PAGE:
Squares.

The last station on the metro line near our workplace is Panyu Square and we were curious to see if it actually is a square. So one day after work, we took the metro to there and turns out it is a massive square! (Yeah! So stupid of us to not see that. Skeptical us.)

The openness of the space was a contrast from the surroundings around our workplace: dense urban village and residential complexes. It felt great to be able to walk directionless and free in the square.

As we walked through the square, we heard music and then a little later saw a bunch of people break-dancing (B-boying).

We walked further and heard whiplash sounds. Then we saw a couple of people using a whip to spin a flashing top. It is a pastime/sport here! We even saw two people alternatively using their whips to keep the top spinning. Very weird but very fascinating. We came back to the square after an hour and there were still people whipping away.

People were gathering around watching others do their practices. Parents were with their kids, teaching them to cycle. Youngsters were walking around with their friends.

We left the square and walked around the area and after a while came upon another square. Here, the square had different sections with different activities happening. One section had little cones set up to make a practice field for the kids to learn skating.

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The other side had a bunch of people, in couples, learning dance. We got invited but we politely declined. These couple dancing lessons happen in many parks and squares here. We have seen couples, old and new, two men, two women, all happily dancing away.

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Then, there were a group of ladies doing a routine. Square dance. Guangchang Wu. It’s a thing here. Easy, cheap, fun. They are very popular in China, famous for ‘dancing grannies’, but I saw women, both young and old, enjoying it. The routine is pretty simple and is performed as an exercise. I was telling my colleague about it and she said that people beyond 60 can do anything they want! Haha. With concerns about aging population, their health and social life across the world, this has been refreshing to see.

We were invited to join this too. These are easier to follow, so we joined them and it is really fun. People have been really supportive of my bad dancing skills, smiling and encouraging me. The best part is you don’t need language to teach and learn dance.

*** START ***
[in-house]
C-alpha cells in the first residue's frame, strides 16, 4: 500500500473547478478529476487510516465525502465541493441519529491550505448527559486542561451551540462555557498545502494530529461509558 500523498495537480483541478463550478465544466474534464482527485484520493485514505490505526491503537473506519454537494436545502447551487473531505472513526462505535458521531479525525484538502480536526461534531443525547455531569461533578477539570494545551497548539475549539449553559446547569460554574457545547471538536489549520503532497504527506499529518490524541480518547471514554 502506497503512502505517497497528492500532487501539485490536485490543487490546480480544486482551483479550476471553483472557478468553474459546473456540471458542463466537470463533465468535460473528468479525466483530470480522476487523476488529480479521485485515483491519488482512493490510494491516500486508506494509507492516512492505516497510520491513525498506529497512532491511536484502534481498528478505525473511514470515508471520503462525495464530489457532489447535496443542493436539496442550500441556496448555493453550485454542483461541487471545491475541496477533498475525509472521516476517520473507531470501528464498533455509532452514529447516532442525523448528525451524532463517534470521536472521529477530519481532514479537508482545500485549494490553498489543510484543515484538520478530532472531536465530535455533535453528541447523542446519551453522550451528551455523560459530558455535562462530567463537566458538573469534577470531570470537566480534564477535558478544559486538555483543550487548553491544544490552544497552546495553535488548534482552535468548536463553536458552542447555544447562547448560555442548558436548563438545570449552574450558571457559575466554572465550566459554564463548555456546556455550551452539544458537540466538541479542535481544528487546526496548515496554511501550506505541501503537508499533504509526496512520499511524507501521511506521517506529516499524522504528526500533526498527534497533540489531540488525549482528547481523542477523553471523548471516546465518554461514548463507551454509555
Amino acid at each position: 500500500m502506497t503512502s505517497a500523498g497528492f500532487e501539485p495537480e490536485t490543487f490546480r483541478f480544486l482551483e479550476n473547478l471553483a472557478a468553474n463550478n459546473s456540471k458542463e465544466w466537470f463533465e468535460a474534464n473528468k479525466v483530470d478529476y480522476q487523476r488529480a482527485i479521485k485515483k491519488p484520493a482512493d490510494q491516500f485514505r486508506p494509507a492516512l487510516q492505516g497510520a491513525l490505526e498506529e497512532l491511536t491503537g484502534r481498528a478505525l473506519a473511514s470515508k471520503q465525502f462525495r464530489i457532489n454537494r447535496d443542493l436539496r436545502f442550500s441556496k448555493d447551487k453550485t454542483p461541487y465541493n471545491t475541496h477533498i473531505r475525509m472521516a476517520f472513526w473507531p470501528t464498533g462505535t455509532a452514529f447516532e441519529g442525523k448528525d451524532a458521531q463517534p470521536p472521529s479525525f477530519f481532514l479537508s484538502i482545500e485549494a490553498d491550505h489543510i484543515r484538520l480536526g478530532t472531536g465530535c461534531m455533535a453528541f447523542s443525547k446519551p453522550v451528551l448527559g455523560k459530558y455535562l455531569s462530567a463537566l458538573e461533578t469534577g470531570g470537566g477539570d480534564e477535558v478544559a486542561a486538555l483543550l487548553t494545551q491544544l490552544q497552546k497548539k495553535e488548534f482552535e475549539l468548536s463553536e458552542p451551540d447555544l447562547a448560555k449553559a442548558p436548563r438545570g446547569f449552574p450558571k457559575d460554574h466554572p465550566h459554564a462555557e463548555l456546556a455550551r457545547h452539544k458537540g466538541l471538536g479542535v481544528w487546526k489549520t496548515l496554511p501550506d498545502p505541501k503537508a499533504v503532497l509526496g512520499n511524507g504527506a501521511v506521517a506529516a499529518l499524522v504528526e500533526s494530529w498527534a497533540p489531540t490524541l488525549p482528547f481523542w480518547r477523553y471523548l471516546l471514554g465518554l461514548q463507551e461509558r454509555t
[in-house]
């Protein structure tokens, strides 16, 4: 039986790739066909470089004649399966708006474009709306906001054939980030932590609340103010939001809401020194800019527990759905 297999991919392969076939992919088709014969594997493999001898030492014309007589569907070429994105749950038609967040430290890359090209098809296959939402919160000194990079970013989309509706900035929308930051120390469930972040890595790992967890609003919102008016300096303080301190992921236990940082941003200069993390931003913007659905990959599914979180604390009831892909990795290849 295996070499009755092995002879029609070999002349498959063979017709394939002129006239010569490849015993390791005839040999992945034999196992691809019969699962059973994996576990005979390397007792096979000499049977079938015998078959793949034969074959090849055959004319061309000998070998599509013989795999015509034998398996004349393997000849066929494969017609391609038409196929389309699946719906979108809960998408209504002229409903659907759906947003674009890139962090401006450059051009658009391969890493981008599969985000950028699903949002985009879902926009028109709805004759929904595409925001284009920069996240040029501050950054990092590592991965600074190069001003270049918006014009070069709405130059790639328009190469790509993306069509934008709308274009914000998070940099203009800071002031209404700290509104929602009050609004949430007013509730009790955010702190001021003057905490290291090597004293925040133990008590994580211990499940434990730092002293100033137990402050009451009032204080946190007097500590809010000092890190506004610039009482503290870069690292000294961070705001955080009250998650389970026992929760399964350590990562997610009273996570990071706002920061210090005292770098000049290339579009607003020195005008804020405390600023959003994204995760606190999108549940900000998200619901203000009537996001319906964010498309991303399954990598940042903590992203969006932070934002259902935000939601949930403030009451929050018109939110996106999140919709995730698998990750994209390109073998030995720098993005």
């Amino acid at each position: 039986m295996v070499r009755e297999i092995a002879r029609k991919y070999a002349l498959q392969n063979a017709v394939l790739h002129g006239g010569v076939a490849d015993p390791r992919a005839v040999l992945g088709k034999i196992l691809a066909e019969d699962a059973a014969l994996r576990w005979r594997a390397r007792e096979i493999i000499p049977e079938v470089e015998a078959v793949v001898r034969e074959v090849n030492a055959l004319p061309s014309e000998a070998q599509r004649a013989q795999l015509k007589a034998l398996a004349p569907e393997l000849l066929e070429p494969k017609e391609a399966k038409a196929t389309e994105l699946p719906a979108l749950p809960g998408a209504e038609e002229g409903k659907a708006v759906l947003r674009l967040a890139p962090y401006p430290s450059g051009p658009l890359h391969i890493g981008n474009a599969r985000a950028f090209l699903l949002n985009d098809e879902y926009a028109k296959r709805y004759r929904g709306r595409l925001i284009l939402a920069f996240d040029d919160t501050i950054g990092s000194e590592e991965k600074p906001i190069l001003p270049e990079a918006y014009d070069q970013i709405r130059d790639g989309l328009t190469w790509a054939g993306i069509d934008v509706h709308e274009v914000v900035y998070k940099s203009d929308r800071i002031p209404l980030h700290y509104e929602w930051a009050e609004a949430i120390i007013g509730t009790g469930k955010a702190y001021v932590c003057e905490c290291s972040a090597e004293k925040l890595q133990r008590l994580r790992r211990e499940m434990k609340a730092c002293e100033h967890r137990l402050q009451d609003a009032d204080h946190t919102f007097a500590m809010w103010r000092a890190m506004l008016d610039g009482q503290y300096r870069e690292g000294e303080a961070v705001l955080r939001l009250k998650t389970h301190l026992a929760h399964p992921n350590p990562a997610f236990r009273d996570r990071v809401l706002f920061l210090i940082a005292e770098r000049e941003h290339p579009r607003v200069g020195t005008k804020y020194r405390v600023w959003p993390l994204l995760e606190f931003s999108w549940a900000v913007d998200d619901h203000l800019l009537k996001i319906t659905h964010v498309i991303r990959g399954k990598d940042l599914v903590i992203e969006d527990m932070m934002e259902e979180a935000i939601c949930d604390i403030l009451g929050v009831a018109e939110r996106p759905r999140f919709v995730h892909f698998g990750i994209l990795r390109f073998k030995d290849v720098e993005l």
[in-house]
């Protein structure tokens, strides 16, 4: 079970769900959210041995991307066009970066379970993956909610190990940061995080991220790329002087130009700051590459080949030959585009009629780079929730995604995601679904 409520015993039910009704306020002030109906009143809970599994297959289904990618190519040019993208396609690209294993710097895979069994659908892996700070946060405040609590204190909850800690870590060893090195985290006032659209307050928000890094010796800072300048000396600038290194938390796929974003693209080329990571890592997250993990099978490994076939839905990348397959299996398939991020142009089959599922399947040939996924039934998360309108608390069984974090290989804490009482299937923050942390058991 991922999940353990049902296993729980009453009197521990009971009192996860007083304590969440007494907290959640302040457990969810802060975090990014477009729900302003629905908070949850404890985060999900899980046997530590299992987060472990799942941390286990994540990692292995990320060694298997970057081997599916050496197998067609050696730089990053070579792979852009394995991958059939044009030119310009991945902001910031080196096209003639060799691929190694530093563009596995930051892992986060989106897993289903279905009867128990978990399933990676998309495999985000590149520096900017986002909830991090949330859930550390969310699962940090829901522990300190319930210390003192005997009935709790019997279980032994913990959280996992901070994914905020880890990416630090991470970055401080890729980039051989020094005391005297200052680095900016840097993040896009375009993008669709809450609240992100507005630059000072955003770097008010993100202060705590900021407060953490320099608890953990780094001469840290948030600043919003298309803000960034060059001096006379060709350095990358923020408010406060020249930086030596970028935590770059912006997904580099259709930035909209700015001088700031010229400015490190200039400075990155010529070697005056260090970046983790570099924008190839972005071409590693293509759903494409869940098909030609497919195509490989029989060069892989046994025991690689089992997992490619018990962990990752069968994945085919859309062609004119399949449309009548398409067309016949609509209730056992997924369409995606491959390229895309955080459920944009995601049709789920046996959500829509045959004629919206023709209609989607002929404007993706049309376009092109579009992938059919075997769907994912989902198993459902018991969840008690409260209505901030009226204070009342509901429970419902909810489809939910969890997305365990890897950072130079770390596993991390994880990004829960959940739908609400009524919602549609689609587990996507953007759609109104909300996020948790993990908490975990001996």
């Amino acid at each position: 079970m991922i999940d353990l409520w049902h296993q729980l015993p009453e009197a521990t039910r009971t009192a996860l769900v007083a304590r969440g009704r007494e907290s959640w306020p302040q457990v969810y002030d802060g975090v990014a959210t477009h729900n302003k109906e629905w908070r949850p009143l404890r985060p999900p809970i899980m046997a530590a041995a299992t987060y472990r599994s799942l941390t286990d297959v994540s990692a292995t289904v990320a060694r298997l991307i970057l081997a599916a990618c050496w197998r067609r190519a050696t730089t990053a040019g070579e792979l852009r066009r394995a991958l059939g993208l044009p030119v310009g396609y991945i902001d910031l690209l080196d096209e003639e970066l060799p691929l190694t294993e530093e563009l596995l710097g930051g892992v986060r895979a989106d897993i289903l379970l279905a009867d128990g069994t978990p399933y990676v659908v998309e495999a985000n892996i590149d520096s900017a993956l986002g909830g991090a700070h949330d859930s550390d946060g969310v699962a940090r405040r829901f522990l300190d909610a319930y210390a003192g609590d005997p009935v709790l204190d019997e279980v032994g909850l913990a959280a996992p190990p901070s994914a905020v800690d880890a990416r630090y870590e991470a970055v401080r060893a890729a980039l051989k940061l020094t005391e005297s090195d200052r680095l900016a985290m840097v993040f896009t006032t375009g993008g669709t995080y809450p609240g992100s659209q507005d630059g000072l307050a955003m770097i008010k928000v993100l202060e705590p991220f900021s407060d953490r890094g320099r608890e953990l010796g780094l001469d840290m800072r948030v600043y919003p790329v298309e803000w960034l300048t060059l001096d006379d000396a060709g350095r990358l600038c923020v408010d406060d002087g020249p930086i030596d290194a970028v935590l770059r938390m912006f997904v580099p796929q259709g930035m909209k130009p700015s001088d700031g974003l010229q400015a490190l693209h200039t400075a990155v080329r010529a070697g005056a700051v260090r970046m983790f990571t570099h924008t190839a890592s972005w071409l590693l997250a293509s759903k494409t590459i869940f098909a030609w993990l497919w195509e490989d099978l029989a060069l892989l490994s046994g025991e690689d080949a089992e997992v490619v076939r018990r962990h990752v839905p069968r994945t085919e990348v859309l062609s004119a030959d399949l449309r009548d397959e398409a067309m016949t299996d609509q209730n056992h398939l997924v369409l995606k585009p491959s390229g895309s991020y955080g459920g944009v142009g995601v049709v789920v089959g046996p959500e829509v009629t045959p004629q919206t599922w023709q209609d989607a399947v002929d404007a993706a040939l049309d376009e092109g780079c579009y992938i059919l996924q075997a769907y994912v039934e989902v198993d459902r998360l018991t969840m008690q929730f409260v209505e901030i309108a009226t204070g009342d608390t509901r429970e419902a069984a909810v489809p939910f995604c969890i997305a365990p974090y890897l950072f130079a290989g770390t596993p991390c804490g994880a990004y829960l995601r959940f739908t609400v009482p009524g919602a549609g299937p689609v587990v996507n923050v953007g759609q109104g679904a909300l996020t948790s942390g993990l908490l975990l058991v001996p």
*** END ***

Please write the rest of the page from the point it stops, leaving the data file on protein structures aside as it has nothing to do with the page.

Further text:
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Square dancing is everywhere here. In squares, parks, next to the metro station exit, in the street corner, wherever there is enough space. And the city has a lot of it. Thinking of it, I realized that India does not have many squares. The closest I can think of is India Gate and Raj Path.

Badminton is another common sight in the squares, parks and even side-streets. We even saw a bunch of guys practicing boxing and a guy filming them (either to evaluate later or to advertise his coaching school, I couldn’t tell). We also saw a guy figure skating in the square, very smoothly, chilled out, smoking a cigarette.

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Jianzi is another sport commonly seen. A group of people stand in a circle and try to keep a shuttlecock (larger than the badminton one) in the air, using their legs. The people we have seen playing them have been very good at it.

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The parks and squares also provide as music and dance performance spaces. People gather around, sit on stools they bring, old ladies beating the heat and humidity with their Chinese fans. It is a great way to see some of both the old culture and popular culture.

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People here are really into singing too. There are KTVs everywhere (KTV is an establishment providing karaoke boxes/spaces. As Xerox has become synonymous with photocopy, KTV has to karaoke here). There are even karaoke booths in railway stations. There are portable karaoke machines in the parks and people singing.

The parks have a bunch of small round tables with seats around (permanent park furniture), set perfectly to accommodate another favorite pastime here: playing board-games or cards. One can see people playing in street alleys too, table and stools set up, next to a shop to keep the beer/wine flowing. It is a pastime for those playing it as well as those watching them. Some games like chess go pretty intense, with everyone around suggesting, exclaiming.

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In corners, you can see people practicing Tai Chi. It’s like everyone finds a corner and starts doing whatever their thing is. The parks and squares are full of activities. People of all age groups, being active, enjoying. I found this study on public spaces in China, if anyone is interested.

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On the sidewalk along the waterfront of the river, we even saw temporary play areas set up for kids. There were also these flashing light things. I think they are just flashing things for sale for kids to play with.

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Basically, you can walk in any public space and it will never be boring. It will be full of activity. If nothing, you can always sit and people-watch, enjoy the openness, the breeze (if there is any or you can use the fan like the old ladies), away from the buildings for a bit.

Moreover, it shows that if there is public open space provided, people will use it and not lock themselves up in their rooms in denial. Every society has social activities and games, all it needs is the space.


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